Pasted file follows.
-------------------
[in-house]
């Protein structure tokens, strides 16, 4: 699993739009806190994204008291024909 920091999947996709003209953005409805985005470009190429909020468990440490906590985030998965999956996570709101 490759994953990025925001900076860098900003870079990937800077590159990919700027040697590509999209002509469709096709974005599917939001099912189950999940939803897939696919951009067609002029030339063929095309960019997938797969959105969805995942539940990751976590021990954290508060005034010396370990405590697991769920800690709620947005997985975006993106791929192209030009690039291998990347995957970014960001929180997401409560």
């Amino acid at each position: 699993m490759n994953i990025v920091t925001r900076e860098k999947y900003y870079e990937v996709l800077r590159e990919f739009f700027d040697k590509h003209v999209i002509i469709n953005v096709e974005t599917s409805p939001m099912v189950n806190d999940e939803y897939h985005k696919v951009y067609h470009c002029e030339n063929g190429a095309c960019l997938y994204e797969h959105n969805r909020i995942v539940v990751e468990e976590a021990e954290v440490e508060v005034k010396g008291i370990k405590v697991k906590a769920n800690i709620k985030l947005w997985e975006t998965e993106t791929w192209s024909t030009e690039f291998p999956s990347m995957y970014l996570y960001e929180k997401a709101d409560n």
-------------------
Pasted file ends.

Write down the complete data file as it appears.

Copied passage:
[in-house]
């Protein structure tokens, strides 16, 4: 699993739009806190994204008291024909 920091999947996709003209953005409805985005470009190429909020468990440490906590985030998965999956996570709101 490759994953990025925001900076860098900003870079990937800077590159990919700027040697590509999209002509469709096709974005599917939001099912189950999940939803897939696919951009067609002029030339063929095309960019997938797969959105969805995942539940990751976590021990954290508060005034010396370990405590697991769920800690709620947005997985975006993106791929192209030009690039291998990347995957970014960001929180997401409560």
């Amino acid at each position: 699993m490759n994953i990025v920091t925001r900076e860098k999947y900003y870079e990937v996709l800077r590159e990919f739009f700027d040697k590509h003209v999209i002509i469709n953005v096709e974005t599917s409805p939001m099912v189950n806190d999940e939803y897939h985005k696919v951009y067609h470009c002029e030339n063929g190429a095309c960019l997938y994204e797969h959105n969805r909020i995942v539940v990751e468990e976590a021990e954290v440490e508060v005034k010396g008291i370990k405590v697991k906590a769920n800690i709620k985030l947005w997985e975006t998965e993106t791929w192209s024909t030009e690039f291998p999956s990347m995957y970014l996570y960001e929180k997401a709101d409560n």